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Monday, August 15, 2011

From Screen Doors to Chandeliers

Summer and screen doors... and mosquitoes.
They go together, don't they? 
They're not always the back door, and they don't always keep the bloodsuckers out and the cool breezes in. But they're always noisy -- a singing hinge, a startling clap! -- it's usually a happy sound to announce --
I'm going outside to play! or
Daddy's home!  

Our garage was the hang out for the neighborhood kids. With its painted, smooth cement floor, it was splendid and cool, smooth to the soles of our bare summer feet, when everybody else down the street had carports with rough concrete that was hot from the parish sun. 
Mama and me and maybe my sister would stand on the inside of the slaphappy screen door, talking with my brother and his friends, or talking the gang boys out of beating up my brother and his friends. Our security was a hook and loop latch on the doorframe. We put an awful lot of trust in those two puny pieces of metal. But what really protected us was the dwindling innocence of those adolescent boys, and their fear of what their drunk mamas and daddies would do if they were to find out they had numchucks and a chain.
                                                                                                  Copyright2011©Pamela V. Mason, all rights reserved


Now screen doors are scrubbed clean and sanitized and trendy. But no matter if they're designer chic or peeling paint, they still give a house a personality.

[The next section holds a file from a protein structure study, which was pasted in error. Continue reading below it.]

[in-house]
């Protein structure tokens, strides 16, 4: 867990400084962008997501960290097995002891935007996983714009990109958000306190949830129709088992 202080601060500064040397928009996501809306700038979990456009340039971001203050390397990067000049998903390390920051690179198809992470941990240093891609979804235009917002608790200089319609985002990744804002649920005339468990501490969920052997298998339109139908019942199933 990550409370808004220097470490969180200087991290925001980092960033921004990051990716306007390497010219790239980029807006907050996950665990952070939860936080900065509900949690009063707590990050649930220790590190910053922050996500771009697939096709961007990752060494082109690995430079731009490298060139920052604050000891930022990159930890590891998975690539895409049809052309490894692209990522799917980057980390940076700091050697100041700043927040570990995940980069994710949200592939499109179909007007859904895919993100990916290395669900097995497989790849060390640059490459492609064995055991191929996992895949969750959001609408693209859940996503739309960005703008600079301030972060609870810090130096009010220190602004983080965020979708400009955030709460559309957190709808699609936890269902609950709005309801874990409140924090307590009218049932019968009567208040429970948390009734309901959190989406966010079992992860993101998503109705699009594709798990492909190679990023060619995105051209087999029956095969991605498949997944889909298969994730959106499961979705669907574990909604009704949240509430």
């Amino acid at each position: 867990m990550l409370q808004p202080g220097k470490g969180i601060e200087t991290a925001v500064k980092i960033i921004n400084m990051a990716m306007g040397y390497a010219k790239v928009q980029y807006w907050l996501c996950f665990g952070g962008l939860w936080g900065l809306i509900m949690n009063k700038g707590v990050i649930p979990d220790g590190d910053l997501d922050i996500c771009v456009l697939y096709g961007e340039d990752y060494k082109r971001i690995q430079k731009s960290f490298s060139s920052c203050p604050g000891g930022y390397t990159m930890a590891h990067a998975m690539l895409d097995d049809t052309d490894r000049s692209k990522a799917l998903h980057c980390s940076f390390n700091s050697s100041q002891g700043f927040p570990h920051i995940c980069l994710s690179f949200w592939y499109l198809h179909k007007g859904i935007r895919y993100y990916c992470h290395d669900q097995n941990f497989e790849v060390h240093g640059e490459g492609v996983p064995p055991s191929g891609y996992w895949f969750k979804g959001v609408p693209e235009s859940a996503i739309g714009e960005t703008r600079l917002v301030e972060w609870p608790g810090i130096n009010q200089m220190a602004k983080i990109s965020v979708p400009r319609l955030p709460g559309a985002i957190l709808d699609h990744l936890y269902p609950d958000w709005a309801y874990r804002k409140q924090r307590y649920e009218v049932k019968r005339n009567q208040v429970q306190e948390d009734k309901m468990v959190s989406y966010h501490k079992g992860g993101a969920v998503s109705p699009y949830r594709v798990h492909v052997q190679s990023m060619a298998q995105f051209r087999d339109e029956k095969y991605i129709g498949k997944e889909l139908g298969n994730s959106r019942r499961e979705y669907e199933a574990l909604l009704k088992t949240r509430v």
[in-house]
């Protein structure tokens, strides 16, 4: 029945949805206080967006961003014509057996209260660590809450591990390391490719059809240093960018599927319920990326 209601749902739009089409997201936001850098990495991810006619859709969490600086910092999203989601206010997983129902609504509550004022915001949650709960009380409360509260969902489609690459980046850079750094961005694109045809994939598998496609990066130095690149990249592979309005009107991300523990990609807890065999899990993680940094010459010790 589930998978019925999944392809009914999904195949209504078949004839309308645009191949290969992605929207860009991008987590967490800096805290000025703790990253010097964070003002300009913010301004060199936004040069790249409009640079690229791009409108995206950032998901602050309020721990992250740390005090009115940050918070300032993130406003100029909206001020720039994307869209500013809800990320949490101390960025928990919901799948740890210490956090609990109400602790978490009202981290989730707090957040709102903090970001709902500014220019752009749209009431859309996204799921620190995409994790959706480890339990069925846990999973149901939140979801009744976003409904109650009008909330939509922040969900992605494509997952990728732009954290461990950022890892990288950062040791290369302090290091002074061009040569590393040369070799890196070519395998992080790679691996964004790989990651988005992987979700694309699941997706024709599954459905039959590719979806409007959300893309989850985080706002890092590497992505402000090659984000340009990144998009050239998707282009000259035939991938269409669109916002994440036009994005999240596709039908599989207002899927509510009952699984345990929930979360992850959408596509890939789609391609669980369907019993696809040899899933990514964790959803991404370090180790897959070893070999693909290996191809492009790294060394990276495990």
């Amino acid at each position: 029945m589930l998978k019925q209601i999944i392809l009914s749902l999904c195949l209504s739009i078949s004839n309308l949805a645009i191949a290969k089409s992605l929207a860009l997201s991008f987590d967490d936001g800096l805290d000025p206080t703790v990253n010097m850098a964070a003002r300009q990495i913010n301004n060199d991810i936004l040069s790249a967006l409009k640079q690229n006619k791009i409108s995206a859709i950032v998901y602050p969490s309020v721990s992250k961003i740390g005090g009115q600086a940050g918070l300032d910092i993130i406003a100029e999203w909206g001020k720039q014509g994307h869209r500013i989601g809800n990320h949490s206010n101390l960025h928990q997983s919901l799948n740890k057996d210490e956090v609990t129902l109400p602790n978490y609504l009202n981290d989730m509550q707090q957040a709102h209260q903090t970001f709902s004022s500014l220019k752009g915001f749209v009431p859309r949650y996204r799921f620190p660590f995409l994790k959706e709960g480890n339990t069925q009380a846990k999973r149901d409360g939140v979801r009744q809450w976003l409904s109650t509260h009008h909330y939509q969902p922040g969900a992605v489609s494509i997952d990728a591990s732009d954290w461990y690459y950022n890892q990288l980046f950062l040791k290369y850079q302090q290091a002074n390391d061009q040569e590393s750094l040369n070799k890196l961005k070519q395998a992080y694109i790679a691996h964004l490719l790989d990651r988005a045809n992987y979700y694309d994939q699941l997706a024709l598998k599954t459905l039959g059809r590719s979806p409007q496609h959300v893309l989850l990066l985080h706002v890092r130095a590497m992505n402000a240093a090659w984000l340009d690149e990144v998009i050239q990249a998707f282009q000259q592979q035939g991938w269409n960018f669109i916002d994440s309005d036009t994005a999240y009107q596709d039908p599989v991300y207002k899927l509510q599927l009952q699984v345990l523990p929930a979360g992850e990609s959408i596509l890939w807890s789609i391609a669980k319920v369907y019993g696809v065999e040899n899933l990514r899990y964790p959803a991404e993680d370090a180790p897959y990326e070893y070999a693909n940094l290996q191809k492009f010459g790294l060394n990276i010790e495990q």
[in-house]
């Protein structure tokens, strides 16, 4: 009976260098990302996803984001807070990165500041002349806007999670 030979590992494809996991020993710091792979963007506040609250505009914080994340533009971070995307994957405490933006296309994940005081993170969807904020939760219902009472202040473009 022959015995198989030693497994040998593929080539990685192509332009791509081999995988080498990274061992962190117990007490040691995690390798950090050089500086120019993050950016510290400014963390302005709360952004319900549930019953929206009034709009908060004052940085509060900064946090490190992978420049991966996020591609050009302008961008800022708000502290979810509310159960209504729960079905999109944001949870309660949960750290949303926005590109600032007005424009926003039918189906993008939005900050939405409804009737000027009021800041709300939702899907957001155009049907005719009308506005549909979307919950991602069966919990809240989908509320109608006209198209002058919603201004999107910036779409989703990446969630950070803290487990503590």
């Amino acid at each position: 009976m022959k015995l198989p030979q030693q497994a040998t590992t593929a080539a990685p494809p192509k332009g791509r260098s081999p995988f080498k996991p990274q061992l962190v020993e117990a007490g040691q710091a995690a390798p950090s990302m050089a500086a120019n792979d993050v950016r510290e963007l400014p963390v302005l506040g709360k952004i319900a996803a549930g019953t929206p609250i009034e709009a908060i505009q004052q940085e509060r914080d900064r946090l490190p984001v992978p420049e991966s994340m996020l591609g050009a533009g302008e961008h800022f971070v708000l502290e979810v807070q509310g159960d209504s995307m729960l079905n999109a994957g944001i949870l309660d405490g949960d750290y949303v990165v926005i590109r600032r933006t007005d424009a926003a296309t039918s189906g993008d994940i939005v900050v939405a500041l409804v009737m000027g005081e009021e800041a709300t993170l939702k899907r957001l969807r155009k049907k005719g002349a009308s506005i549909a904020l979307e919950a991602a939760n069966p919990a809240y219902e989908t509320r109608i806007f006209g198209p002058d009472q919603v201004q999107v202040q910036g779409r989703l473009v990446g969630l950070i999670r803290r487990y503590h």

Does a family with children live here? Running out  to catch a playmate? A teenaged girl sneaking out on a date? 
Or does a lonely old man watch the world pass by from inside, hoping to catch a sight of something interesting, or to snatch a memory as a young couple walks past...? 

True to the dichotomous nature of New Orleans, our home was also graced with a crystal chandelier.


To my six year old eyes, it was magical. Hanging in the monstrously massive (and spooky!) foyer, centered above the staircase, it sparkled and glimmered and projected rainbows on the walls at three o'clock in the afternoon.
I could be a barefoot, dirty child of summer just in from the screen door in the garage, walk to the front of the house, and transform into a princess when I checked on the chandelier.
"Chandelier still there?" Mama would ask.
 I'd nod with a solemn expression. I'd seen the Beefeaters on tv who guarded Buckingham Palace - surely we were related. 
Mama would smile within the cigarette smog at my childish delusions. "You didn't touch it, did you?" 
Touching the crystal prisms was supposedly our secret way to gauge how tall and mature and daring we were. You had to lean over the banister to pling a prism with your two fingers and make the rainbow on the walls quiver. Mama didn't want anybody plinging the prisms. 
A crystal chandelier, all the way from Magazine Street uptown, was too special to be touched by a child. "Look with your eyes, not with your hands."